Speaking Whale in Mozambique
“Spyhopping, logging, lobtailing, tail-slapping, tail-sailing, pectoral slapping, peduncling.” Our guide Fernando Costa seems determined to name every whale surfacing behaviour on record. As the person in charge of marine activities and recreation at Anantara Bazaruto Island Resort he is well placed to do so. “But it’s the breach everyone is here for,” he continues, deftly pulling us back into group chatter with the mention of a crowd-pleaser.
That despite our best efforts to introduce variety into conversation it defaults to the giant cetaceans is hardly surprising. After all, we are on a whale-watching boat off the coast of Mozambique. And Fernando has a point. Everyone on board, us included, has their camera poised for breach action – a gravity-defying leap out of the water.
It looks effortless, even playful. And while it’s true that a single breach costs a whale only about 0.075% of its total daily energy intake, a long series of breaches may add up to a significant energy expenditure. Scientists are divided on why the gentle giants engage in this energetic activity, but as spectators we are mostly concerned with being on the right side of the boat when the telltale plumes of spray that shoot from a whale’s blowhole are spotted.
July brings the start of whale season to Mozambique. The southern right and humpback whales migrate to cold waters in high latitudes to feed and then travel to the warmth of the Indian Ocean to mate and calf, specifically between July and October.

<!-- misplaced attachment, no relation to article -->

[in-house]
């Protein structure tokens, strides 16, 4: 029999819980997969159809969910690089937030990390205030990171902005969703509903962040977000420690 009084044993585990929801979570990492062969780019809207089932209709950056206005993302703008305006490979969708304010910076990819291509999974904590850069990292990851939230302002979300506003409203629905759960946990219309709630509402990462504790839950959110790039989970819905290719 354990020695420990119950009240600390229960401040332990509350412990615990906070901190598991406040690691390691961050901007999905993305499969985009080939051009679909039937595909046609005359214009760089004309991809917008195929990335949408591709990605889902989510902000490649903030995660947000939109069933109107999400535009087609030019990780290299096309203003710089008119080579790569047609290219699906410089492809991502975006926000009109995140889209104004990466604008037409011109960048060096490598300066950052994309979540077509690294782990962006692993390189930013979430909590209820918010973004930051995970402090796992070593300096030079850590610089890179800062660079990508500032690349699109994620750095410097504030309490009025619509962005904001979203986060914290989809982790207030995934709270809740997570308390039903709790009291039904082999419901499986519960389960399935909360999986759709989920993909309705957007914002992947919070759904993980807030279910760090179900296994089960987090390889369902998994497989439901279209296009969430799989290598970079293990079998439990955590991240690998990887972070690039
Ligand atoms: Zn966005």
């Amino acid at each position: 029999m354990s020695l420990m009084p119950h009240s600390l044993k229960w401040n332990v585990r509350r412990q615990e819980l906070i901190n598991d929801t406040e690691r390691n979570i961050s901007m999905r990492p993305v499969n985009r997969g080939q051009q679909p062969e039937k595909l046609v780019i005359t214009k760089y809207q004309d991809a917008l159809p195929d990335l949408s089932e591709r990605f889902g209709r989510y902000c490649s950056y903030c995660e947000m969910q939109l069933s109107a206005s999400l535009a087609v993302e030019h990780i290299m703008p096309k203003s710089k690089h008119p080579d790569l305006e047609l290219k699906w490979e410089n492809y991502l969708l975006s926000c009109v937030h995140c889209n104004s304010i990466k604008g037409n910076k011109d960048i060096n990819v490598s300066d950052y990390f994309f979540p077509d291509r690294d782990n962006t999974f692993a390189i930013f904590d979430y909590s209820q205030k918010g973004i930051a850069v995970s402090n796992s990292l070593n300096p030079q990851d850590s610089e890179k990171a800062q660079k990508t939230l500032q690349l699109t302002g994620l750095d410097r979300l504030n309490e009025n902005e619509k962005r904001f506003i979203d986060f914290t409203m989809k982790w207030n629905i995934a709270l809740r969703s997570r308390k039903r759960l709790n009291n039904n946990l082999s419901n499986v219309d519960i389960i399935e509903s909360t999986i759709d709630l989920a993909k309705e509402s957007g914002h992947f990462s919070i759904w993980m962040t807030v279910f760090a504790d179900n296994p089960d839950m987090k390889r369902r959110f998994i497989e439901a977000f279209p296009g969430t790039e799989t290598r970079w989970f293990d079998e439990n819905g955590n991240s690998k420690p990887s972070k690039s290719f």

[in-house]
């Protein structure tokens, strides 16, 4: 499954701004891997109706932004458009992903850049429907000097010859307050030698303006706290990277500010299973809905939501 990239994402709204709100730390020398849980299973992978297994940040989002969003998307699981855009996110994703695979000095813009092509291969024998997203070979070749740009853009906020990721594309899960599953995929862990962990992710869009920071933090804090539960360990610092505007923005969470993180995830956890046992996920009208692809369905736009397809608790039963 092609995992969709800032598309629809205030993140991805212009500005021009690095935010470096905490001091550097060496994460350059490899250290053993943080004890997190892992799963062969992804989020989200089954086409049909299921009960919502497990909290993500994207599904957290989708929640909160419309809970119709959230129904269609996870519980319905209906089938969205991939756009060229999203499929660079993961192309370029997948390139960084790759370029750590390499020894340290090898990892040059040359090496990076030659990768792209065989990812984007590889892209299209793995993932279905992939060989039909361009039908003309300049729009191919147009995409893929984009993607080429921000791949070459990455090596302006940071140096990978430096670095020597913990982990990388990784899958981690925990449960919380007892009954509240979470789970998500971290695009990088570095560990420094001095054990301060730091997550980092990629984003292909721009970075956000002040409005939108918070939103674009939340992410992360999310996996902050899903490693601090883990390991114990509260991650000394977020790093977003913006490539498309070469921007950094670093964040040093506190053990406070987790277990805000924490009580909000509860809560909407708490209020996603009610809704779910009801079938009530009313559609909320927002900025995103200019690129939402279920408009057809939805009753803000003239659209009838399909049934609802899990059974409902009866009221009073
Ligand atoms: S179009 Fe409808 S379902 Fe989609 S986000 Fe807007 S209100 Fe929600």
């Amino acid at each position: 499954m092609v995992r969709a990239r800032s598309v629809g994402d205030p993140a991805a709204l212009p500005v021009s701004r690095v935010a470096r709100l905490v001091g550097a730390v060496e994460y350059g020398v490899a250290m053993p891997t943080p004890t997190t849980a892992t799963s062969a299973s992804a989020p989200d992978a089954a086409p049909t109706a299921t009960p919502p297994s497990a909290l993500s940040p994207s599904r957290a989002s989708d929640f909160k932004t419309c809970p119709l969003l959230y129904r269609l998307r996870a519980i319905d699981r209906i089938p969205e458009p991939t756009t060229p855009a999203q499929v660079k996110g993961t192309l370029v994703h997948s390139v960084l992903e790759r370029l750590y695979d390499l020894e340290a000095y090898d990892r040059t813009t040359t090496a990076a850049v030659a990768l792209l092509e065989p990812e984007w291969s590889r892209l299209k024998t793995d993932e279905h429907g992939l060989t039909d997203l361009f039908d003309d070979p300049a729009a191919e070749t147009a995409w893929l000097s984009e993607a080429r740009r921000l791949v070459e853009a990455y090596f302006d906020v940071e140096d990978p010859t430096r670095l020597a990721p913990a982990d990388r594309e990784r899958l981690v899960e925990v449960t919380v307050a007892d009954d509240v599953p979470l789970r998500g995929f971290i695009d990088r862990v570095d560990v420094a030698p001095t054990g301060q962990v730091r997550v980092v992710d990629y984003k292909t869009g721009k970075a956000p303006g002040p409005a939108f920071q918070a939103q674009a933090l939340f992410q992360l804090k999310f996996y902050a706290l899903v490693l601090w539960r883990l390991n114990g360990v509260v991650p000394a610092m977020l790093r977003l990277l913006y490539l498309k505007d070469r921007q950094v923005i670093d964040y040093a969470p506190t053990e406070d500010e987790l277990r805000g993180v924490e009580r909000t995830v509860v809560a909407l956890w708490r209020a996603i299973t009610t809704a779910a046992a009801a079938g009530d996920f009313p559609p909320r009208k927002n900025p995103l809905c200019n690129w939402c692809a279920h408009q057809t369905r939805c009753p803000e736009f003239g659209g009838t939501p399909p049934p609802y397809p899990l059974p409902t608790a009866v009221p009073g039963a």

Southern right whales are best observed close to shore in the southern part of the Mozambique Channel from June to December, closer to Anantara Bazaruto. Between July and October, the humpback whales showcase their acrobatic skills in the waters of the Bazaruto Archipelagos up to the Quirimbas Archipelagos near Anantara Medjumbe.
Both resorts offer guided whale watching tours ranging from three-hour excursions to half-day expeditions with snorkelling and island picnics thrown in for good measure. We prick up our ears when someone mentions that Anantara Medjumbe’s signature experience features a picnic on uninhabited Quissanga Island. Moby Dick and Robinson Crusoe adventures rolled into one? Sign us up!
We had another reason to seek an escape from civilisation. After getting up close and personal with the magnificent, highly intelligent creatures of the wild, holing up in our hotel room to watch “Our Planet” on Netflix just somehow didn’t cut the mustard any more. We wanted the magic to last longer, giving us enough time to process our emotions.
On Quissanga, as our waiter and chef busy themselves setting up a table in the shade of a Bounty Beach coconut palm tree, we quietly reflect on the experiences of the day. From the first sighting of a male humpback whale - accompanied by the otherworldly call of the whale-song - to the impressive acrobatics and the sense of awe that we carried with us to Quissanga.
How ironic it is, then, that left to our own devices on a tiny speck of an island, all we wish for is a boatful of fellow wild life enthusiasts to talk whales to.